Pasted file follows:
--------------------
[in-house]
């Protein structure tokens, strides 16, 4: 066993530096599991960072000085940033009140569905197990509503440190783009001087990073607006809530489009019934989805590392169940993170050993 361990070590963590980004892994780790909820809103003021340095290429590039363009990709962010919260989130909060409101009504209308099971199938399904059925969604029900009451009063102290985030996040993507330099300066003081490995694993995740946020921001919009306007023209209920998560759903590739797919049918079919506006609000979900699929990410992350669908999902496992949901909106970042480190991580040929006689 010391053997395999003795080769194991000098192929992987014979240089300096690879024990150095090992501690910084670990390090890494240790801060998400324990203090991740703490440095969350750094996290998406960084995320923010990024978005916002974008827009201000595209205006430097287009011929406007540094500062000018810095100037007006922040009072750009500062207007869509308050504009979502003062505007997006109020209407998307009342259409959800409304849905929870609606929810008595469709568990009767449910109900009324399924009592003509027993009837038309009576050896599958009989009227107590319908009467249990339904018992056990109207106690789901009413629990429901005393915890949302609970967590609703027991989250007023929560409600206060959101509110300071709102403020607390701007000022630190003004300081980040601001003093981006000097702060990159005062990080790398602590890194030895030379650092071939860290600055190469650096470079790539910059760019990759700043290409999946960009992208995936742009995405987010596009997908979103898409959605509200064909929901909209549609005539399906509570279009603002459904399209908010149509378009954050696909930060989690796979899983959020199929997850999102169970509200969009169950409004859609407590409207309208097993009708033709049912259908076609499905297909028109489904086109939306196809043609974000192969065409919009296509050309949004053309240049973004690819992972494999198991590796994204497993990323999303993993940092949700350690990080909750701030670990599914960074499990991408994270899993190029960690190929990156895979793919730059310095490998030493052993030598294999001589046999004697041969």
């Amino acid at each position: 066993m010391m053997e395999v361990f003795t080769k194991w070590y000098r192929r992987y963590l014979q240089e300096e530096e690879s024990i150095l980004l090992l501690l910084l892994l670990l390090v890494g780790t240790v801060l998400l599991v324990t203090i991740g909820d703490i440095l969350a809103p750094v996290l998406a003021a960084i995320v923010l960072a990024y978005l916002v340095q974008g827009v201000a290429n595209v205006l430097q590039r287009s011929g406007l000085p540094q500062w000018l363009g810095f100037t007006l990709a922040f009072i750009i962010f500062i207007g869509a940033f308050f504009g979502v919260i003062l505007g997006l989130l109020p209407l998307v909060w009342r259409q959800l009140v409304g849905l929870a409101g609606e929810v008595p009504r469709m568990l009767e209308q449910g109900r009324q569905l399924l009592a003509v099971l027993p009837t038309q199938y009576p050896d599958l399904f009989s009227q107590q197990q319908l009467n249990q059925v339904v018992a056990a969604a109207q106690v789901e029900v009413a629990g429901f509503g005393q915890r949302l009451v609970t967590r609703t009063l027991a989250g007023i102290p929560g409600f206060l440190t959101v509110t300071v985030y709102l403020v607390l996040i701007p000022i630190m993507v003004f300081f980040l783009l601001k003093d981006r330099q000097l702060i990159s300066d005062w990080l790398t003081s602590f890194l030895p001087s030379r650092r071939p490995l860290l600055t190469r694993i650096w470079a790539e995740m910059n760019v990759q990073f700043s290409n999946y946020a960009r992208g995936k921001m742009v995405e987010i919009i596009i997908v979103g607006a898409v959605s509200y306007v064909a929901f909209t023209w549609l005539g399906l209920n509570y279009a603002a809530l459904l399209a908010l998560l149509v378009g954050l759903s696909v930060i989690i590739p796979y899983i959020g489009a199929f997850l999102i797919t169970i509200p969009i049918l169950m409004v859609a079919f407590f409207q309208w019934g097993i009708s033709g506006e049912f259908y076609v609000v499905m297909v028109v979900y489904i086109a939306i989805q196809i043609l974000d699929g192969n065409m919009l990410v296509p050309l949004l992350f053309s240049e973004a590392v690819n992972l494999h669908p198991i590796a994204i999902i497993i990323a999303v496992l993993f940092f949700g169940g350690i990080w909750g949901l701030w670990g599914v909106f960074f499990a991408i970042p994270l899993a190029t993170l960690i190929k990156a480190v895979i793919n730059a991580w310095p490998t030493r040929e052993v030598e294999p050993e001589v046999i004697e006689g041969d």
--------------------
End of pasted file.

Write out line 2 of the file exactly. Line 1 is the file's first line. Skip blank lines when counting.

């Protein structure tokens, strides 16, 4: 066993530096599991960072000085940033009140569905197990509503440190783009001087990073607006809530489009019934989805590392169940993170050993 361990070590963590980004892994780790909820809103003021340095290429590039363009990709962010919260989130909060409101009504209308099971199938399904059925969604029900009451009063102290985030996040993507330099300066003081490995694993995740946020921001919009306007023209209920998560759903590739797919049918079919506006609000979900699929990410992350669908999902496992949901909106970042480190991580040929006689 010391053997395999003795080769194991000098192929992987014979240089300096690879024990150095090992501690910084670990390090890494240790801060998400324990203090991740703490440095969350750094996290998406960084995320923010990024978005916002974008827009201000595209205006430097287009011929406007540094500062000018810095100037007006922040009072750009500062207007869509308050504009979502003062505007997006109020209407998307009342259409959800409304849905929870609606929810008595469709568990009767449910109900009324399924009592003509027993009837038309009576050896599958009989009227107590319908009467249990339904018992056990109207106690789901009413629990429901005393915890949302609970967590609703027991989250007023929560409600206060959101509110300071709102403020607390701007000022630190003004300081980040601001003093981006000097702060990159005062990080790398602590890194030895030379650092071939860290600055190469650096470079790539910059760019990759700043290409999946960009992208995936742009995405987010596009997908979103898409959605509200064909929901909209549609005539399906509570279009603002459904399209908010149509378009954050696909930060989690796979899983959020199929997850999102169970509200969009169950409004859609407590409207309208097993009708033709049912259908076609499905297909028109489904086109939306196809043609974000192969065409919009296509050309949004053309240049973004690819992972494999198991590796994204497993990323999303993993940092949700350690990080909750701030670990599914960074499990991408994270899993190029960690190929990156895979793919730059310095490998030493052993030598294999001589046999004697041969």